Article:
The Dow Jones Industrial Average, a measure of the value of U.S. corporate wealth, has been hitting record highs lately: But in a news release this month, the U.S. Department of Agriculture reports that the percentage of households with food insecurity remains historically high: That
Corporations are artificial entities that are constrained under law to prioritize the maximization of their stock value above all other values. This means that if people want to alter the behavior of corporations, they have to either force corporations’ behavior by changing law or by
The Irregular Index made impressive gains today, ending at 97.11, slightly off its high above 98. What does this teach you about the American economy? Well, at least as much as watching the Dow Jones fluctuate throughout the day would teach you.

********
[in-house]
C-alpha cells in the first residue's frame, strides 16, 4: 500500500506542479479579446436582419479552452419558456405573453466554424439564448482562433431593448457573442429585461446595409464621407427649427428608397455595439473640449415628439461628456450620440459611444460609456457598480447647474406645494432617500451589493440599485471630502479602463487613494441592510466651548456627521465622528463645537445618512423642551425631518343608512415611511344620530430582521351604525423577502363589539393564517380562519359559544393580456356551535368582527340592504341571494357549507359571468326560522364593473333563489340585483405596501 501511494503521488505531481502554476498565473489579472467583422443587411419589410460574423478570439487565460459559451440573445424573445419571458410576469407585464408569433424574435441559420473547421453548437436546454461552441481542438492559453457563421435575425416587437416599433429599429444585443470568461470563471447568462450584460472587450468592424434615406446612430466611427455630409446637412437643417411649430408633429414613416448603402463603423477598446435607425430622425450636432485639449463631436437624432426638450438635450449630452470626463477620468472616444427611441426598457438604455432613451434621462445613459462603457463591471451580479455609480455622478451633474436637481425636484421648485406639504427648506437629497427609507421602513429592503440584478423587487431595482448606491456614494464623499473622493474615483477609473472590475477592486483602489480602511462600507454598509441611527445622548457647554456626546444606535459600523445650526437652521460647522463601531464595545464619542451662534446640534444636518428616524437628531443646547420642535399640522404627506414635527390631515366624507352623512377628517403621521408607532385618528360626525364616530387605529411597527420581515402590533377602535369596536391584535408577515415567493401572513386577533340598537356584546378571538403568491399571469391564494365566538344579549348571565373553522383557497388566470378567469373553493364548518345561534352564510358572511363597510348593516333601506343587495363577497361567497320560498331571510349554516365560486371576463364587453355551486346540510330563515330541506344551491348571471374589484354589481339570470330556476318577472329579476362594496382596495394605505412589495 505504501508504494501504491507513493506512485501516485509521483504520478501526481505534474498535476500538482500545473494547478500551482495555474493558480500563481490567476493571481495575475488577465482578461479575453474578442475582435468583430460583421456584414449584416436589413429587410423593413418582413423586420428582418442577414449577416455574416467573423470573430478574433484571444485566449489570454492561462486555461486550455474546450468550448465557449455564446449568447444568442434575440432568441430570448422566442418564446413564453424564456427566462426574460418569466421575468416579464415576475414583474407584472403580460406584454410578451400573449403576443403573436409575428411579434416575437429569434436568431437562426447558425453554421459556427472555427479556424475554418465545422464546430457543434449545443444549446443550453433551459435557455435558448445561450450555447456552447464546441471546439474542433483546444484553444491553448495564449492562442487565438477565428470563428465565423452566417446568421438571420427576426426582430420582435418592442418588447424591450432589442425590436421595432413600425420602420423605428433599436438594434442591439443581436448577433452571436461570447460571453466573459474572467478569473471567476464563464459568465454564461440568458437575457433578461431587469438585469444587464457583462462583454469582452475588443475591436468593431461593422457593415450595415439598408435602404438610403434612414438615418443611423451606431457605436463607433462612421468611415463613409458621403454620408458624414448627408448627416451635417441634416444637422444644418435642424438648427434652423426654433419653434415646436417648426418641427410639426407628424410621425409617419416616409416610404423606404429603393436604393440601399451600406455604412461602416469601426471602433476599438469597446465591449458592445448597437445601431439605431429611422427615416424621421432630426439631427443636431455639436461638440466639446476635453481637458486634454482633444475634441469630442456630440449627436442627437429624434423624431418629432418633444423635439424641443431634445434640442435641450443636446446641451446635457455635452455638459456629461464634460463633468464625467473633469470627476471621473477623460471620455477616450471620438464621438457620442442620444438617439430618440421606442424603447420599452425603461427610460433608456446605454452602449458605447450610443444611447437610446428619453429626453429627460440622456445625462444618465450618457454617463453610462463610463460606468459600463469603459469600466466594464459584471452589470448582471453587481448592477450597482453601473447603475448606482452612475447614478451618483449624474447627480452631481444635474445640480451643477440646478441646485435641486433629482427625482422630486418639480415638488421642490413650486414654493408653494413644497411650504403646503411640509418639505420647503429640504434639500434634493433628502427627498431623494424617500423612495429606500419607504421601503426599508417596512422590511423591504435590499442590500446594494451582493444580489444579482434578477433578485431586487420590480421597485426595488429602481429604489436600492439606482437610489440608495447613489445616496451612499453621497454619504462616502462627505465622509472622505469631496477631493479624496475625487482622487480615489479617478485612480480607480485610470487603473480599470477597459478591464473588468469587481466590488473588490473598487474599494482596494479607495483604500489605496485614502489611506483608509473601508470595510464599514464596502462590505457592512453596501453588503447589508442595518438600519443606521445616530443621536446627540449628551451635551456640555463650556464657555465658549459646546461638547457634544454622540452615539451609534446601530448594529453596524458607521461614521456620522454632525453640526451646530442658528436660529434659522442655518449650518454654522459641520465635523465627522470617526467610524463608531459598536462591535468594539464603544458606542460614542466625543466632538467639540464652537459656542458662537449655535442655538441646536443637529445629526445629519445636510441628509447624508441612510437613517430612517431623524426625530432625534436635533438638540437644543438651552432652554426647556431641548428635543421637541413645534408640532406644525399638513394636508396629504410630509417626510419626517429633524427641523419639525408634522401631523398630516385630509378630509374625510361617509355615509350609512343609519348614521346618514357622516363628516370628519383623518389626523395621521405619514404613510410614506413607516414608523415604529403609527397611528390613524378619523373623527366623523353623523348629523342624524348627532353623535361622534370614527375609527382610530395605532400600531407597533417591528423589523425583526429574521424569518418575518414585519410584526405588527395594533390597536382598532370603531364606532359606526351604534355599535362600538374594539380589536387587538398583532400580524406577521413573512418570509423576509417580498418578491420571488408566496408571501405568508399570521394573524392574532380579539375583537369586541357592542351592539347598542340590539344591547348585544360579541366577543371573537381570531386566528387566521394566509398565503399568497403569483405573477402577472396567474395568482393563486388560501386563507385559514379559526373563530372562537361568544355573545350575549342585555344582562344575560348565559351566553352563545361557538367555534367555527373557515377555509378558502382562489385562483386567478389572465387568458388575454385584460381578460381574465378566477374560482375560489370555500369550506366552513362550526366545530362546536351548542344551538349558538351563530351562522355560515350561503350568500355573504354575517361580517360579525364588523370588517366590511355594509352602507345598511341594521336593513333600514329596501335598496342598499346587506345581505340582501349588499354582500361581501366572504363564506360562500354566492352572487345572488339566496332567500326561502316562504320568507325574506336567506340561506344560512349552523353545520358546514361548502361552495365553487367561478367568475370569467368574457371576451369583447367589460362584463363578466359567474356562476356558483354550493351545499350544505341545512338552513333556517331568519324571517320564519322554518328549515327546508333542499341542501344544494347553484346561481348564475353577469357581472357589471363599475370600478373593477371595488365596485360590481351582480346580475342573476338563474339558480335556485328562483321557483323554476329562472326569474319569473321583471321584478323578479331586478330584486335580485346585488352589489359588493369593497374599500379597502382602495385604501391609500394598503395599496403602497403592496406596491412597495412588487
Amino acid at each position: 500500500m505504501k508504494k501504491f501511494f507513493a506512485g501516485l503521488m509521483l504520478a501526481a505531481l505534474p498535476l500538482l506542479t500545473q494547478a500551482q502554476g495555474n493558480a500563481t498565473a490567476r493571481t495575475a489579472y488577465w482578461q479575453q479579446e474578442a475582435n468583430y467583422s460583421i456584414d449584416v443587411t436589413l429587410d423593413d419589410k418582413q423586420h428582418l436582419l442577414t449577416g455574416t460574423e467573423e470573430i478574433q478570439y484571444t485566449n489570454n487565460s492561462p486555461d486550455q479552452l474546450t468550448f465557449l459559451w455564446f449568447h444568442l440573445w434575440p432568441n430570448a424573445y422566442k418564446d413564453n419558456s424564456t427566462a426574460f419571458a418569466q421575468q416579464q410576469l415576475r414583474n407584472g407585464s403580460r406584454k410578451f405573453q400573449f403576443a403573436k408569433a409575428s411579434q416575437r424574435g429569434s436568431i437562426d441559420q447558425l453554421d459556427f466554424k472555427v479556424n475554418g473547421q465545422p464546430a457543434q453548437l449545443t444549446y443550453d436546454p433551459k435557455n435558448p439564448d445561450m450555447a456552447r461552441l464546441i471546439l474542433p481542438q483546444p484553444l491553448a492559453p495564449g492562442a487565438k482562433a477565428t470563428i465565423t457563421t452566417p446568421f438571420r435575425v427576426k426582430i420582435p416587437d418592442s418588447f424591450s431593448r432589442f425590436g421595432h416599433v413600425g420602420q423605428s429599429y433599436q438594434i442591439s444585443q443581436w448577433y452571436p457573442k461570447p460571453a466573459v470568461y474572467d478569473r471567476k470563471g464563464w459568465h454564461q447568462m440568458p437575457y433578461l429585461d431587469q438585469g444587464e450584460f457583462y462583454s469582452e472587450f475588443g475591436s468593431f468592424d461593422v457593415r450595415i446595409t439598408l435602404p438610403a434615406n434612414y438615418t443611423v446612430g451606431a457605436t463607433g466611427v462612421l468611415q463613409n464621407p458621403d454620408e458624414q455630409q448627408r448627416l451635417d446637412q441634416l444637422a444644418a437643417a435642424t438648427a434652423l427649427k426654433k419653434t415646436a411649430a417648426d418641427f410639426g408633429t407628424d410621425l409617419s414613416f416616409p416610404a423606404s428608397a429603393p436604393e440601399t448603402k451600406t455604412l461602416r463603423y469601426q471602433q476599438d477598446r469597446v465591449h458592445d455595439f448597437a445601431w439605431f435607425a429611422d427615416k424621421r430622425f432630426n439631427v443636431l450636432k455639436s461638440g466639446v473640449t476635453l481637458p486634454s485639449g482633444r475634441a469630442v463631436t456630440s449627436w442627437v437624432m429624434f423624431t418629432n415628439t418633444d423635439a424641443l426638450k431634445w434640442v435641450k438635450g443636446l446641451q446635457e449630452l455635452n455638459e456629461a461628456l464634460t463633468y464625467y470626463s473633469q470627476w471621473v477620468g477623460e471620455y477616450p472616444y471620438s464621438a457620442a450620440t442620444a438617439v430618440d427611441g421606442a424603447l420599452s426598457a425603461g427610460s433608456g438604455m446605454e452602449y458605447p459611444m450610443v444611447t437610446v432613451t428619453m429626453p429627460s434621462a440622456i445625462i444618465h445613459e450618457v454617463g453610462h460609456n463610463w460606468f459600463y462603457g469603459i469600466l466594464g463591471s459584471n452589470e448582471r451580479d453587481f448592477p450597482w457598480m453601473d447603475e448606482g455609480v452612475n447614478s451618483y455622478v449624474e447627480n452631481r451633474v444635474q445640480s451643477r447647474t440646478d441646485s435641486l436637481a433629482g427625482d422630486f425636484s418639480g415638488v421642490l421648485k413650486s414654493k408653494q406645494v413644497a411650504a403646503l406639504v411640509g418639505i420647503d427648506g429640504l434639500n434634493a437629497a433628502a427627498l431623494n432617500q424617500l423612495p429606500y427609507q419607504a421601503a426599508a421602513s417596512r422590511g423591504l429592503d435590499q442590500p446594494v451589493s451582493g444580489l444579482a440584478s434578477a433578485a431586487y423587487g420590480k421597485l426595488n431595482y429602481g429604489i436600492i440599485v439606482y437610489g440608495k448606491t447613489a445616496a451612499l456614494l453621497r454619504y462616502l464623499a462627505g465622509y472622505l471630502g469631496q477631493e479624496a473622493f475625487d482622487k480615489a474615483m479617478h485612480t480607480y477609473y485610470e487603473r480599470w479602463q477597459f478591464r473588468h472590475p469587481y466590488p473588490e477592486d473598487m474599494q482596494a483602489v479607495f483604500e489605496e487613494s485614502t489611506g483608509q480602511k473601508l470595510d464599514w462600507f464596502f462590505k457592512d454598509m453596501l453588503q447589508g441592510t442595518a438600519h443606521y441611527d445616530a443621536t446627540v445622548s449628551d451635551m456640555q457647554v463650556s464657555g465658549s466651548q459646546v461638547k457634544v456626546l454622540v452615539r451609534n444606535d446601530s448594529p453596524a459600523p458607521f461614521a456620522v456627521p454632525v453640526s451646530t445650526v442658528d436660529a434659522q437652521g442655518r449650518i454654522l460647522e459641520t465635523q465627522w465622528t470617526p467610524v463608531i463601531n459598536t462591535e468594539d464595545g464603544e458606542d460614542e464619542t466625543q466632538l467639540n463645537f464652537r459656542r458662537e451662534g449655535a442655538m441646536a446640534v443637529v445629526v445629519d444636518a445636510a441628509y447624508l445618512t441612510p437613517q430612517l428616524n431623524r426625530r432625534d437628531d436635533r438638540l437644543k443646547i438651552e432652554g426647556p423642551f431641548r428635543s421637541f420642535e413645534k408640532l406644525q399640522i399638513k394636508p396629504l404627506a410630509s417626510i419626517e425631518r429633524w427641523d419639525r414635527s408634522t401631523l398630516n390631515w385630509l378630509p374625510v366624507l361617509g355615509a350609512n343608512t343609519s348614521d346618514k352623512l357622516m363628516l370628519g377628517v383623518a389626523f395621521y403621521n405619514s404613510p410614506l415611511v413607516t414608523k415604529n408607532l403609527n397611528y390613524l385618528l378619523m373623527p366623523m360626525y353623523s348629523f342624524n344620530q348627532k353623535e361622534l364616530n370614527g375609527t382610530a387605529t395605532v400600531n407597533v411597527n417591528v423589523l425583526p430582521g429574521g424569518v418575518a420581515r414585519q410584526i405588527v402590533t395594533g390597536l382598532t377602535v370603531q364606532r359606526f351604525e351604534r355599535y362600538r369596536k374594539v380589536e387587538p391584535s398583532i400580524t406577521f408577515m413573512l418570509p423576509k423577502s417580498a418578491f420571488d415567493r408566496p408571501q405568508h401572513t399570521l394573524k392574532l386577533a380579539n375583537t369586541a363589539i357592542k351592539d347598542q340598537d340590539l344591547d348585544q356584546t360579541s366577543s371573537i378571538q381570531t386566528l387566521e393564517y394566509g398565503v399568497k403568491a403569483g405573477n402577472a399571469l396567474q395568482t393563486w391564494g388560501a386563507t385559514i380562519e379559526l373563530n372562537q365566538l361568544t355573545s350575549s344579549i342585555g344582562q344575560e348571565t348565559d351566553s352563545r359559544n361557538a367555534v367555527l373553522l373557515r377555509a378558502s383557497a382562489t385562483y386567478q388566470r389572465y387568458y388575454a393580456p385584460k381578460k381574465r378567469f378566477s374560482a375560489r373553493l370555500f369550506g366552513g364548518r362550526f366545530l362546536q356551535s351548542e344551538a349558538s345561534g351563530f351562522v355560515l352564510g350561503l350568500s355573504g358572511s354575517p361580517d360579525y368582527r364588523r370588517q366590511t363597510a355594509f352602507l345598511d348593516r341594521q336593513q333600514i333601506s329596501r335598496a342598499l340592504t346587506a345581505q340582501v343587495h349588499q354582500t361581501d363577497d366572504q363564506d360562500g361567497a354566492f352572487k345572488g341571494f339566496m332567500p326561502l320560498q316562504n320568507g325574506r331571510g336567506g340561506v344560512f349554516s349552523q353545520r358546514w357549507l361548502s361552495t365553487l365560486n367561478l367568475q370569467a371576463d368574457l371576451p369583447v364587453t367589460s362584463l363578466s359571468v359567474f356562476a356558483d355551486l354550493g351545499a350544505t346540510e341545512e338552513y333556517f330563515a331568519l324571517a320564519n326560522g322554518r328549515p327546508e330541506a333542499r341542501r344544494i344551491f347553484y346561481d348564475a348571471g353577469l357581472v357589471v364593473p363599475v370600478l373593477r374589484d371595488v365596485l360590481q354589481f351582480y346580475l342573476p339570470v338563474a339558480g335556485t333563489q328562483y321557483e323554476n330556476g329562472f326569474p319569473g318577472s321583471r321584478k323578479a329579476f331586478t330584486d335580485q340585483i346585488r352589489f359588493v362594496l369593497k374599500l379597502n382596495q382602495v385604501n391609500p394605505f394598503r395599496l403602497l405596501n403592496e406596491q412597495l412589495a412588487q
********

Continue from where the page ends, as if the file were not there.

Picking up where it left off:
If our government has the resources to listen in on our private conversations, surely it has the resources to track how many of us are living without any place to call home. Let’s track that real economic indicator, and use that as a measurement of the health of the economy, and not just worry about the way that the Dow bounces around from day to day.
The difference that’s been made now is that, along with the stock fluctuations, Wall Street firms are going to have 700 billion dollars more to play around with, and our nation itself is going to be 700 billion dollars further in debt.
In this rather mild market environment, we’re supposed to believe that Wall Street is in crisis, and needs hundreds of billions of dollars that we may never get back. It doesn’t take a genius to see the flaws in this assertion.